Afropunk is an attitude. It’s a celebration of inclusivity and acceptance, made to provide a safe, nurturing space for colored, queer, and other outsider-identifying bodies. Initially a cost-free event, the alternative black culture festival has charged tickets for general admission the past few years. Consequently, the overall production of Afropunk has improved (last year they expanded to Paris and Atlanta; this year, London), more impressive lineups have been booked, but the spirit and ethical integrity of the festival is currently suffering. Buckling under the weight of corporate sponsors, Afropunk has lost its human touch.
The first Afropunk happened in 2005, at Commodore Barry Park adjacent to the Brooklyn Navy Yard. It was a community building experiment of sorts, a mass gathering of local marginalized youths who were eager to play punk. Its name was derived from James Spooner’s Afro-Punk, a documentary that explored how African Americans exist and prevail in an overwhelmingly white subculture. Spooner himself has spoken out against the festival in recent years, how certain acts booked defy its clearly established ethos, how the festival has moved further and further away from its humble community roots.
This year was my fifth Afropunk experience, and I was absolutely floored by how the festival has changed in just half a decade. While the turnout was inspiring, the grounds could barely contain the number of people admitted. I waited about an hour to get in each day, and the lines for food and drinks were equally offensive. The stages were arranged differently than any previous year; the sound from adjacent sets often bled into whatever act you were hearing. And the task of navigating congested crowds to change stages was a near impossible one. The sheer size of the festival made me recall my first Afropunk–the space, the sprawled out blankets, the local community vendors, the overall easy-going nature of the audience.
People mostly seemed irritable and annoyed this year, possibly because of the heat and the dust-ridden air (I cleared black, soot-like gunk out of my nose after each day). But, rest assured, everyone looked damn good. It’s another testament to how Afropunk has changed. In many ways, the festival is now an extra-musical affair. Style and fashion are at the forefront. It’s an occasion to see and be seen. Sadly, the music often feels supplementary.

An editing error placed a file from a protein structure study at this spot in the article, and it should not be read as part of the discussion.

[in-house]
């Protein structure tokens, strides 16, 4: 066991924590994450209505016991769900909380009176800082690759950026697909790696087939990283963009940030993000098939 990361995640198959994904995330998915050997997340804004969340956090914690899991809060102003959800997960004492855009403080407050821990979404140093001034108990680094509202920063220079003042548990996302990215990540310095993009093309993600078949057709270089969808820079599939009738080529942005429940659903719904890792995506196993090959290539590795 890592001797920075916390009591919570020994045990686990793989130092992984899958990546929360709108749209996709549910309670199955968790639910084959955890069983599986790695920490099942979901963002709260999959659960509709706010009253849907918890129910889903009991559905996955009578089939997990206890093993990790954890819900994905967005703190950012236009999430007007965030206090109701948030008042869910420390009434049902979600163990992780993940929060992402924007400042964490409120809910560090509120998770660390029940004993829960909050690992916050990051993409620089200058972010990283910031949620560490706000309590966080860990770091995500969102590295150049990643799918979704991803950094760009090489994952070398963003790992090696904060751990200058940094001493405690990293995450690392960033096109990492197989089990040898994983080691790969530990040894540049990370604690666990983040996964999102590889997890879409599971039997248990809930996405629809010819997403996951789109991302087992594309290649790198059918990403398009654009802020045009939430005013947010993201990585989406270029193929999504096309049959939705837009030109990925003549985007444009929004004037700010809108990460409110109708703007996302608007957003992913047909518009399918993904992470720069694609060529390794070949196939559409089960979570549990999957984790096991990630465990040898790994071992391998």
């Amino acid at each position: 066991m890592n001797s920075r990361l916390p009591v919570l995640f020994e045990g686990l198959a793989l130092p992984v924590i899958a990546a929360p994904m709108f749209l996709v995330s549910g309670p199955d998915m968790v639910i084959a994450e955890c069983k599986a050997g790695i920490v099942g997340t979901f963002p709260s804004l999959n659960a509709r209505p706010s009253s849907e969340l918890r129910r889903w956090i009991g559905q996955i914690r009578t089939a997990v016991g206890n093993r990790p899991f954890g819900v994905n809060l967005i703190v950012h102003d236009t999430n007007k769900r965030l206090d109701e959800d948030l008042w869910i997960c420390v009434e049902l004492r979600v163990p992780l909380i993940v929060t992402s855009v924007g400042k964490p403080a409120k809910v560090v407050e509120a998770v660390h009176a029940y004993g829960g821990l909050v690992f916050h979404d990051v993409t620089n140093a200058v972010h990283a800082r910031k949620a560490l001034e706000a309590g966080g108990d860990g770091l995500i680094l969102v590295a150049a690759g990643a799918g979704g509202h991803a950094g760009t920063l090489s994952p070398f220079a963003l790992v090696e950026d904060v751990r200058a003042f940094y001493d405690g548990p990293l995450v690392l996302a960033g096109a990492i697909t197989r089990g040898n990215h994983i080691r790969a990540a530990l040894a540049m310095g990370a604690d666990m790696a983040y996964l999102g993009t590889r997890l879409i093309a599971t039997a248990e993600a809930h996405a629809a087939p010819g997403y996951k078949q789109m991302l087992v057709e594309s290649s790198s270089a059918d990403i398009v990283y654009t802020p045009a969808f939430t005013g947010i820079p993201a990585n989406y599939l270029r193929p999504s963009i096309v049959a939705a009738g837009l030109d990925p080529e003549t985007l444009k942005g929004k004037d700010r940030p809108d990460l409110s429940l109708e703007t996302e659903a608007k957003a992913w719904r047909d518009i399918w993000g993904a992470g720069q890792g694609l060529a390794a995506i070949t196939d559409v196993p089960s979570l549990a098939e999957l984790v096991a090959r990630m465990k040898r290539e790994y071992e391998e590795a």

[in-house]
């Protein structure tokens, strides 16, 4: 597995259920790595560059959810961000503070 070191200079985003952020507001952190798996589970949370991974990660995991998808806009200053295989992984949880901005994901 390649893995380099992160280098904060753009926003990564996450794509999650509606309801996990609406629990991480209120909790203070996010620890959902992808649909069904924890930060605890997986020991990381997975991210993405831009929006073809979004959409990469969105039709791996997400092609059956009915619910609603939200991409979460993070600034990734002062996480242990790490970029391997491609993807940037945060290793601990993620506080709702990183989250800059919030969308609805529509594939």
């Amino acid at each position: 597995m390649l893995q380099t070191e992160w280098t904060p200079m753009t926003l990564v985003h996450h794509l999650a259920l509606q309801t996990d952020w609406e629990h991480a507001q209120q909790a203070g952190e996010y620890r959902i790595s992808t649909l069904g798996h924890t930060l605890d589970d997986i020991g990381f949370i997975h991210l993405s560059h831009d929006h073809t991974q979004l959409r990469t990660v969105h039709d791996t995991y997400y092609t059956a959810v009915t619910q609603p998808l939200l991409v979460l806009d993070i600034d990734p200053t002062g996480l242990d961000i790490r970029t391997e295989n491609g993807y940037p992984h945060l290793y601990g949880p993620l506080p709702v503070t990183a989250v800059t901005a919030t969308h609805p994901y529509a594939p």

That being said, despite a few repeats from last year, this year’s lineup was exceptional. Saturday saw a Brainfeeder takeover at the Gold stage, with sets from Mono/Poly, PBDY, Thundercat, Parliament Funkadelic‘s George Clinton, and label founder Flying Lotus. Mono/Poly performed opening DJ sets for Shabazz Palaces and Thundercat. The prolific producer delivered a pair of insanely good sets, spinning progressive beat music that often delved into weirdly good dubstep territory.
After Mono/Poly’s appearance I was physically exhausted; it was some of the best music I heard all weekend. Brianfeeder’s bassist extraordinaire Thundercat performed in a classic black Power Rangers spandex suit. It was lit. George Clinton’s entourage was a crazy, beautiful mess, while the big man himself was surprisingly tame. Flying Lotus was an ideal Afropunk headliner. His synthesis of remixed originals, DJ cuts and unreleased tracks made for a colossal, mind-blowing set.
Sunday’s lineup felt way less stacked. Janelle Monáe performed, in addition to her touring guitarist Roman GianArthur‘s solo project. UK electronic/hip-hop outfit Young Fathers offered an unexpectedly raw set–more than any other act this year, they might best represent the Afropunk aesthetic in 2016. Kelela graced the stage once again, trying out new material and vibing with her fans. Afropunk vets Fishbone, Bad Brains and Living Colour played a joint set. West coast producers ESTA and Sango opened for R&B group The Internet, who headlined the night alongside Ice Cube (why, though?).
Depending on the lineup, I may not attend Afropunk next year. I was underwhelmed by the festival’s overall sound quality, its crowded and inaccessible grounds, all the attention directed away from the music. I applaud Afropunk for its efforts–for all its accomplishments in supporting the visibility of black alternative culture–but now that the movement has officially taken off, it’s more vital than ever not to lose sight of this movement’s origins.